When children transition from ECSE to school age special education services, in Oregon, they shift from an IFSP to an IEP. While evidence suggests that involvement in prekindergarten prepares both children who experience disabilities and those who do not experience disabilities for school, a prekindergarten experience is not universally offered to every young child. Even for those who can access prekindergarten, the contextual differences between early learning and care environments and kindergarten are vast. The following best practices can ensure a smooth transition.

  • ​School districts must meet with a child's team prior to the age of eligibility for school age services (OAR 581-015-2805(3)(A)-(B)). This meeting allows the school district to work with the team to review records, figure out whether a reevaluation is necessary, and evaluate the steps needed to support transition to Kindergarten.
  • School districts should work closely with EI/ECSE providers to plan extended transition timelines for students with more, or with more intensive support needs, in order to enable access to a full day kindergarten placement.
  • Before a transition meeting, school districts should engage the family to learn more about the family's vision for their child. FACT Oregon resources can be used to support person-centered planning with families.​​

  • Use the expertise that families bring about their child.
  • Remain curious about the child's strengths and needs, and supports that have worked in the family's experience.
  • Pay close attention to ways that EI/ECSE has successfully supported activities that involve transitions, small and large groups, and community activities.
  • Partner with EI/ECSE staff to replicate strategies and accessible materials that have successfully supported the child's engagement, meaningful participation, and positive peer relationships.​

  • ​​Every IEP placement decision begins with a conversation about what it would take to educate the child in the general education classroom alongside their nondisabled peers for a full school day. If that can be done with the use of supplementary aids and services, that setting becomes the child’s primary placement. Only when the available data supports a more restrictive setting as necessary to enable the provision of FAPE are IEP teams able to consider the continuum of alternative placements to those settings.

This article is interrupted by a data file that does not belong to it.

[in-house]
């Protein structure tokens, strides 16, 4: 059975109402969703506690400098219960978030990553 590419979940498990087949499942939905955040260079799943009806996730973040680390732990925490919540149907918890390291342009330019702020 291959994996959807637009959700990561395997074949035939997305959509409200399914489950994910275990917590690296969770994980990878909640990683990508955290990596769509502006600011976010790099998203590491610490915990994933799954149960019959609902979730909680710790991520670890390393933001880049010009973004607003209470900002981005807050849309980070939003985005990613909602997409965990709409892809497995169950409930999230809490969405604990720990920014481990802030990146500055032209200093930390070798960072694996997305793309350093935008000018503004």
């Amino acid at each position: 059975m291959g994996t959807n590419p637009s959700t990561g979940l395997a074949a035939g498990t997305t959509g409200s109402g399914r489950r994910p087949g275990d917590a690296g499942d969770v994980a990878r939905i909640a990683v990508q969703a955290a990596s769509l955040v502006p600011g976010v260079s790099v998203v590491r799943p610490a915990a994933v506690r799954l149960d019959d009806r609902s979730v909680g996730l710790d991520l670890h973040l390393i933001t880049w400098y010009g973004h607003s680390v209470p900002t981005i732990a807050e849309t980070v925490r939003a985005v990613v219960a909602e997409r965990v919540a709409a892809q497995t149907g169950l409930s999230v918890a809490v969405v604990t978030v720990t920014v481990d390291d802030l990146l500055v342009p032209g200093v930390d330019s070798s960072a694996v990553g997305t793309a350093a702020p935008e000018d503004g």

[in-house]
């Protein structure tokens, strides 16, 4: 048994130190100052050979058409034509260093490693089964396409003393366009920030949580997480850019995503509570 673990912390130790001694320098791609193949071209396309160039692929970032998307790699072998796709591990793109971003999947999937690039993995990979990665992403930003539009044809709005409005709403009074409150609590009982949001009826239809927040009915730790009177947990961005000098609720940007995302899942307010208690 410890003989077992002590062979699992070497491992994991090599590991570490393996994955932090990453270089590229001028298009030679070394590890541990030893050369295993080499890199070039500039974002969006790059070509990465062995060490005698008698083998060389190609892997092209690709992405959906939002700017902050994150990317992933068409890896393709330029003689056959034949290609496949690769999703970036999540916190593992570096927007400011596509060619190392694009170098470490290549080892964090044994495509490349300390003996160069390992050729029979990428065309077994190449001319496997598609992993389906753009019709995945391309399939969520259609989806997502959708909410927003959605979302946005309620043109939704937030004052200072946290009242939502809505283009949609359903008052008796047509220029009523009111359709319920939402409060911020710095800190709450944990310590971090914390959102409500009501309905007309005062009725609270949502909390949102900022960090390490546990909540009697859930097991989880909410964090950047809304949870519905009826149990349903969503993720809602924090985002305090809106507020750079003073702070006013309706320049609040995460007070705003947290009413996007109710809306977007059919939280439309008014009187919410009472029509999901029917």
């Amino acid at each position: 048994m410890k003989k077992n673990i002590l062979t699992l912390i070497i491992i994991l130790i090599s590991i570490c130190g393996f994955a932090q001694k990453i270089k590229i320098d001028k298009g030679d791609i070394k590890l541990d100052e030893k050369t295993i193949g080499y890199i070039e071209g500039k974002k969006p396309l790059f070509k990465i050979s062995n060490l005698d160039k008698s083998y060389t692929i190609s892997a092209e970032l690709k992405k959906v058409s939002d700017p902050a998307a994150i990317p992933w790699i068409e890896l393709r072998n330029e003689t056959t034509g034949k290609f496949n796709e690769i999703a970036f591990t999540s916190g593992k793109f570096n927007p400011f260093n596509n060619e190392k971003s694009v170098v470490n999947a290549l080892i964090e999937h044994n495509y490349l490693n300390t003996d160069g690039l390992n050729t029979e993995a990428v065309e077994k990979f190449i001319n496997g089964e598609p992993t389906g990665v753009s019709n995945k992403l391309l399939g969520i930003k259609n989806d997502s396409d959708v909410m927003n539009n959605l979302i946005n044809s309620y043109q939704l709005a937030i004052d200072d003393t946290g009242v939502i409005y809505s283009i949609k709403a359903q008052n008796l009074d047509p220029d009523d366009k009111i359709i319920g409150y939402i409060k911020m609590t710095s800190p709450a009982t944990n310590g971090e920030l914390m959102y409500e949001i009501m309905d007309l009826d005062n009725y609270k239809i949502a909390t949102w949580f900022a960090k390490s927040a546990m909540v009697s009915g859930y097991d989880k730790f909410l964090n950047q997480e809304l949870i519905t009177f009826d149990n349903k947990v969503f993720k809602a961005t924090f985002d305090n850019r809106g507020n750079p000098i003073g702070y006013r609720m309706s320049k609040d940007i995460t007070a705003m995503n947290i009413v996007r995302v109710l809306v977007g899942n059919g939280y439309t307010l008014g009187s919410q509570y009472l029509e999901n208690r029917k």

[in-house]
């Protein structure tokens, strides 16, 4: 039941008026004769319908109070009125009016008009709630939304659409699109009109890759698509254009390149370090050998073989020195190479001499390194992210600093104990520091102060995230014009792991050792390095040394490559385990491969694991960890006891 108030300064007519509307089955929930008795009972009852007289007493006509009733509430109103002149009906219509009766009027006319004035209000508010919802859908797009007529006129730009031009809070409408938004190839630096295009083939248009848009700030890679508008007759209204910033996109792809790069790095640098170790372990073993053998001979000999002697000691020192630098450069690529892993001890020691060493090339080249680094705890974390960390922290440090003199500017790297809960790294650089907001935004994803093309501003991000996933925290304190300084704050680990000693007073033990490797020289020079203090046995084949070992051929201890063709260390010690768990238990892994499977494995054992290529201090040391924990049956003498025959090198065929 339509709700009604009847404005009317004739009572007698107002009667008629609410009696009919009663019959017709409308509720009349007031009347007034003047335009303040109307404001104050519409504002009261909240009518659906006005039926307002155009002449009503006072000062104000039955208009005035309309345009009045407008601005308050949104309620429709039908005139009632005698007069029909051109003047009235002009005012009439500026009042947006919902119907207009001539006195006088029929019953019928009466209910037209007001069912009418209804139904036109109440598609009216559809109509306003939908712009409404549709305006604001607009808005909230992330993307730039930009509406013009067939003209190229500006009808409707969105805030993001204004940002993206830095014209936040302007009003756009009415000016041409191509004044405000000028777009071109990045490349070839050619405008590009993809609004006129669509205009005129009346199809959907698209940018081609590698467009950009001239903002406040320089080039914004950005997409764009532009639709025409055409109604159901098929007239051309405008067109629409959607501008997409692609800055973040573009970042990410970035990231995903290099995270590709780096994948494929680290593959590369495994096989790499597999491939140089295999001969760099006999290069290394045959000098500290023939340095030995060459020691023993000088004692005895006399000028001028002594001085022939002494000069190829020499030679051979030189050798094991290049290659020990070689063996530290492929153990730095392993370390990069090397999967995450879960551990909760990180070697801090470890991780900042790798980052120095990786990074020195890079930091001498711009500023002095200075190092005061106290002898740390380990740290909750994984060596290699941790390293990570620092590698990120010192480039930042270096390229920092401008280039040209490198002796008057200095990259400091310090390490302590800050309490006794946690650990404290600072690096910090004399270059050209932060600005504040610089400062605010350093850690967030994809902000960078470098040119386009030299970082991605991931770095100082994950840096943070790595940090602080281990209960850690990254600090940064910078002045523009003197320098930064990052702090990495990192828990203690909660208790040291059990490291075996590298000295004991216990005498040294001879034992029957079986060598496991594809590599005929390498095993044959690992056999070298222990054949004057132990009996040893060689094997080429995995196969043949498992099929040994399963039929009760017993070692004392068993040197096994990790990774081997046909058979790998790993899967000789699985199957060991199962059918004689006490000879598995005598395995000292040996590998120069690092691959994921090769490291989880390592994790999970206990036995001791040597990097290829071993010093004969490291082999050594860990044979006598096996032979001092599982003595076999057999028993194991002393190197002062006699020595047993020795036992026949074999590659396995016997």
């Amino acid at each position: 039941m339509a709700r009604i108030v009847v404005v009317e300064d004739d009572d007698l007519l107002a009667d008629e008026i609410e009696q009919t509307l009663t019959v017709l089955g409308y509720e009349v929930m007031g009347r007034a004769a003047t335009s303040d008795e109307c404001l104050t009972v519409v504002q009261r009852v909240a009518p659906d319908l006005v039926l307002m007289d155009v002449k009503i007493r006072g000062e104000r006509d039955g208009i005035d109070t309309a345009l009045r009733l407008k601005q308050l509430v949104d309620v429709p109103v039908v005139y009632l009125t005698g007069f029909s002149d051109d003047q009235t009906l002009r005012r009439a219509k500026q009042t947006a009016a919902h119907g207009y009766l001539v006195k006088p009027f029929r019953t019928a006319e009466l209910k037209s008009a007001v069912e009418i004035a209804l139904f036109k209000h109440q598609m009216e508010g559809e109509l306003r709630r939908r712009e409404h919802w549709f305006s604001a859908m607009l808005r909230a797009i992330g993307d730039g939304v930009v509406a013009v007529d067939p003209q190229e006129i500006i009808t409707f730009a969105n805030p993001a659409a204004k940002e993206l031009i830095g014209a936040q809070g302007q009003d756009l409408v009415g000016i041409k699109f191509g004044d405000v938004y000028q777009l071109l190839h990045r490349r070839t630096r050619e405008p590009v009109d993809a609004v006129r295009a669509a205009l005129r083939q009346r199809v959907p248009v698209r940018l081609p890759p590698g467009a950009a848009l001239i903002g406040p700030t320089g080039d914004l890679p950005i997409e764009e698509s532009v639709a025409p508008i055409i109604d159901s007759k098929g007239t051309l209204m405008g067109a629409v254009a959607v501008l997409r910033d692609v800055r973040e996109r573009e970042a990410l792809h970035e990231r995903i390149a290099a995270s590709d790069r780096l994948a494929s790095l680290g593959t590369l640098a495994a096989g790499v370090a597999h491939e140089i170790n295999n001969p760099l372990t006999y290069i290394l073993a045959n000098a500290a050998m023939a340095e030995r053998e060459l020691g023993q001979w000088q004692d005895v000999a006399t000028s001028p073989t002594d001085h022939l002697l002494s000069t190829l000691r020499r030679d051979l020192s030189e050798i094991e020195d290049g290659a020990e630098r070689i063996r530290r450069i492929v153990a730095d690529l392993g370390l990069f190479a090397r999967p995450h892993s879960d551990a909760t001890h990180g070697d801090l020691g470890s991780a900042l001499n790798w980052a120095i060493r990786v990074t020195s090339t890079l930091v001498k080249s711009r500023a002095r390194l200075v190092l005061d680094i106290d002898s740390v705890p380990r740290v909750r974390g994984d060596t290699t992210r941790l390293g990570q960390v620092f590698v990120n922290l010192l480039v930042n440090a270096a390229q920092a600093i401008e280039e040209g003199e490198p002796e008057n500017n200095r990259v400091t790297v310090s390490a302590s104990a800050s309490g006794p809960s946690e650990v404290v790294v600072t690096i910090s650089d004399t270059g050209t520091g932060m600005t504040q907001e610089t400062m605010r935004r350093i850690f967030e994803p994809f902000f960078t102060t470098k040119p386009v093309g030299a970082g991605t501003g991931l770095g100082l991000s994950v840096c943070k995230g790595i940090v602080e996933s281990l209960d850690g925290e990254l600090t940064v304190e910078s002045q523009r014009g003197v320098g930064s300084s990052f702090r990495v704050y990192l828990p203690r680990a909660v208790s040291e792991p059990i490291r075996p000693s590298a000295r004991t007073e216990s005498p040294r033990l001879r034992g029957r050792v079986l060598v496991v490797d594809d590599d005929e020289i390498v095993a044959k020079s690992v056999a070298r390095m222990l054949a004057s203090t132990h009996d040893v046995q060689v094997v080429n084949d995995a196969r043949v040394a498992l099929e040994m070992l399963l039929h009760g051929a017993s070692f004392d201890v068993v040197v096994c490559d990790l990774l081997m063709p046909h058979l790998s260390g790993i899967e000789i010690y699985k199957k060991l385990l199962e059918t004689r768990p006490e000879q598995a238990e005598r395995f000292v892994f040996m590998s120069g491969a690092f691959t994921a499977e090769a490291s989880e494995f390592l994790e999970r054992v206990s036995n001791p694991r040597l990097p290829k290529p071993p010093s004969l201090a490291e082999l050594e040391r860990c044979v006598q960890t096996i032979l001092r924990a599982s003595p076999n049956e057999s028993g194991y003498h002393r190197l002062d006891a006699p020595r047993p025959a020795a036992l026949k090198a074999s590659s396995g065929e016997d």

• The IEP process is designed to support teams to develop a comprehensive program “that is reasonably calculated to enable a child to make progress appropriate in light of the child's circumstances" (Endrew F. v. Douglas County School District Re-1). Collaboratively working through the IEP process can ensure that the team is able to provide access to the regular education environment to the maximum extent appropriate.
  • In most cases, if the IEP has been implemented as designed but still does not adequately address the student's needs – including disability-based behavior – the IEP team should reconvene to name added or different services and supports to successfully access FAPE in the LRE.
  • Any decision made by a student's team to reduce the amount of time a student is in school or to place the student in a separate setting must be based on an individualized determination about the student's needs, using information from a variety of sources that is documented and carefully considered, and must be informed by an evaluation whenever the proposed changes would make up a significant change in placement.
  • The team must consider whether supplementary aids and services could be provided that would enable the education of the student in the regular education setting prior to deciding to place the student outside the regular education setting or on an abbreviated schedule.​​
Neutral IEP facilitators are able to provide added support to IEP teams when it is mutually requested by the parents and school district. More information on IEP Facilitation is available on this ODE site.​​